"Many of us are willing to extend a helping hand, but we're very reluctant to reach out for help when we need it ourselves. It's as if we've divided the world into 'those who offer help' and 'those who need help.' The truth is that we are both." - Brene Brown, The Gifts of Imperfection
I've been told numerous times by friends and family that I need to stop giving unsolicited advice; that they are perfectly capable of finding solutions to their problems; that they just need an ear and a shoulder. I respond internally with, "how do I just sit here and not help you change what's not working for you?" "how do I do nothing as you suffer?" Well I'm learning that empathy is not "nothing." Quite the opposite actually. Empathy is everything people need to feel safe and connected. Empathy is why people courageously come back to you to share their deepest fears and shame. Empathy helps.
Empathy is something I work on every day. Putting away the judgment (mostly self-judgment) and allowing myself to be present in the emotions of what's going on. Trying to connect instead of fix. It's not easy - I'm almost 30 and I've spent the majority of my life looking at the world through a lens of problems and solutions. What if, instead, there were only experiences. Things that we go through that occur to us personally in one unique way - in a way that doesn't occur for anyone else. Then the need to label something as a problem transforms into the ability to see something as an experience.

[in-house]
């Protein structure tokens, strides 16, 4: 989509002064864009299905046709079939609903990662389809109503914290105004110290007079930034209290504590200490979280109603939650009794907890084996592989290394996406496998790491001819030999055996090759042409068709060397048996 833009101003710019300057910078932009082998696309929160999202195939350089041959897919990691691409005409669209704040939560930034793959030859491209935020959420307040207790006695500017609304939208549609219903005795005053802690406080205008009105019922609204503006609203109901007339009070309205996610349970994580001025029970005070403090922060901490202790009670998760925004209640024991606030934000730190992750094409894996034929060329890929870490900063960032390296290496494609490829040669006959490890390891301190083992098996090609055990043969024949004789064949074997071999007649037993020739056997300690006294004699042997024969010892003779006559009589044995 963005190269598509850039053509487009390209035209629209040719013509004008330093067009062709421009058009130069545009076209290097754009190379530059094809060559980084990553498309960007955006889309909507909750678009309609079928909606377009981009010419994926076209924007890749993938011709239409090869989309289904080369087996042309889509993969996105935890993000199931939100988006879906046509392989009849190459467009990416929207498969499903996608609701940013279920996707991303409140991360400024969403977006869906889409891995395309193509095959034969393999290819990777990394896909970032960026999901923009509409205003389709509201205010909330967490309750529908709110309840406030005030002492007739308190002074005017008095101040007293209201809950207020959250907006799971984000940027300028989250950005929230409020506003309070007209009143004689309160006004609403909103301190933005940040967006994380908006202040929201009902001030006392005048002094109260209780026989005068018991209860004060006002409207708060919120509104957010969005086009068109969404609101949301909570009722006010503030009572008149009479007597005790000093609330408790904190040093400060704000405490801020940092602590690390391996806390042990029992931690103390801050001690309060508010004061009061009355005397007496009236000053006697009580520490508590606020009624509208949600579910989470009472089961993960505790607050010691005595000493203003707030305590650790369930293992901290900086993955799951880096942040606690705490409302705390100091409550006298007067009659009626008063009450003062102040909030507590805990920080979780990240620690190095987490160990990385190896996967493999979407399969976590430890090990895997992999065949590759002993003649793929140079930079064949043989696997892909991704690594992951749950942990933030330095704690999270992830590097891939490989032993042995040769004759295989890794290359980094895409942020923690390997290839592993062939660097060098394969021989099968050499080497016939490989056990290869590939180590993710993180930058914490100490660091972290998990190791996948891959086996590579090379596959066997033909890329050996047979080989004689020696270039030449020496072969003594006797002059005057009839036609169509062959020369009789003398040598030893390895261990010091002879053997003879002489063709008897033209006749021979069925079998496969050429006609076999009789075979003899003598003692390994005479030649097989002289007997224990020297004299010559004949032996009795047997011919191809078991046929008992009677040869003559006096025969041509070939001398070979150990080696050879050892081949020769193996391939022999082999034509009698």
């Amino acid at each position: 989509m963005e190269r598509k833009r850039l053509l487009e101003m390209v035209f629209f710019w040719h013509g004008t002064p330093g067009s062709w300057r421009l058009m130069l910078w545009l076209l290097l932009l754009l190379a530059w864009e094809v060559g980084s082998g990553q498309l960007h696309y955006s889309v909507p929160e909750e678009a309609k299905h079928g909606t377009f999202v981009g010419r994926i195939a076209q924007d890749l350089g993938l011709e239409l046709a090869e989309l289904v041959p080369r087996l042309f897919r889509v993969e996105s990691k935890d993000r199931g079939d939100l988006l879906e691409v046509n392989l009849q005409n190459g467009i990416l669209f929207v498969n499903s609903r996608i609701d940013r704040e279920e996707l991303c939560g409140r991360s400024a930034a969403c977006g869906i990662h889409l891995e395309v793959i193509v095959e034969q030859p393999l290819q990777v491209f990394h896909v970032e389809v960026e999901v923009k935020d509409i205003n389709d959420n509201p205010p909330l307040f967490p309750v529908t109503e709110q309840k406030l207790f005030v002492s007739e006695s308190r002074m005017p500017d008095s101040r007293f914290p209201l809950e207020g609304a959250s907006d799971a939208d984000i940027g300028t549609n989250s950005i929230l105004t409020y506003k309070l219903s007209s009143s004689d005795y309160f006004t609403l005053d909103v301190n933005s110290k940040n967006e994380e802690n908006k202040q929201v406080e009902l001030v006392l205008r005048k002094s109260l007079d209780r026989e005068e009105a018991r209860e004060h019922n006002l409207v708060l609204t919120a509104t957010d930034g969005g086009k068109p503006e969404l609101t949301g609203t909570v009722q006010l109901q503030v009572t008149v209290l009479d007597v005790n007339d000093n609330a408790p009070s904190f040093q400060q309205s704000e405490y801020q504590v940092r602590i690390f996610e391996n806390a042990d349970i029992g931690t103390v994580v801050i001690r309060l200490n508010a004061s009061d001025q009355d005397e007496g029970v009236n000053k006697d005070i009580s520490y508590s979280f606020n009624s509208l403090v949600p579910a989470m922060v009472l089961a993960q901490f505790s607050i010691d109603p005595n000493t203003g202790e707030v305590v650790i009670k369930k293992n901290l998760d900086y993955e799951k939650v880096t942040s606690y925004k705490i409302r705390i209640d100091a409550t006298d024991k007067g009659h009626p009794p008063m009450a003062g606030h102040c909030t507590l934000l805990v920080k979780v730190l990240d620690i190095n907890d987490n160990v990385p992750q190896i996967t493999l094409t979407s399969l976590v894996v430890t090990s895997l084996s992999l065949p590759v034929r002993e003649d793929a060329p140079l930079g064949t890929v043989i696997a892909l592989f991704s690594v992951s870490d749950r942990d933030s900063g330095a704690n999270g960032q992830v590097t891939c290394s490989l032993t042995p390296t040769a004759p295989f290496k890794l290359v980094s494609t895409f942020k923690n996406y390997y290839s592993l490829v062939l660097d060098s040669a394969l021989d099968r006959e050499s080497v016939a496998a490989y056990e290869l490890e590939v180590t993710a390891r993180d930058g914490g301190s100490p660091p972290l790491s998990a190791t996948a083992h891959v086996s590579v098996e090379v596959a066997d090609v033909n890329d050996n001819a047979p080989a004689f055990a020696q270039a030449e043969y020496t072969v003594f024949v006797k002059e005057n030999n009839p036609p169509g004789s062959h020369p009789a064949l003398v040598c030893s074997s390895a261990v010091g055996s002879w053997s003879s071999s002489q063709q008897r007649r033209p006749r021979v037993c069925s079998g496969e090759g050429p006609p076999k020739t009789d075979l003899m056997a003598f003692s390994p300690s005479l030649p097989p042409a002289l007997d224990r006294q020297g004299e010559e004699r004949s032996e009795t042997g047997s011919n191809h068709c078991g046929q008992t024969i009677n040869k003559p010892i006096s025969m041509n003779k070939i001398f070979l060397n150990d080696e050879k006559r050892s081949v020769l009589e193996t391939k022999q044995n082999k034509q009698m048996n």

If a friend calls to talk about his concerns about his relationship, or her desire to get a raise at work, they are searching for connection and understanding. Viewing their experiences as just that might open you up to a world where you can offer yourself as a safe space, creating the possibility of more connection in the future.
And if they want your advice - they'll ask.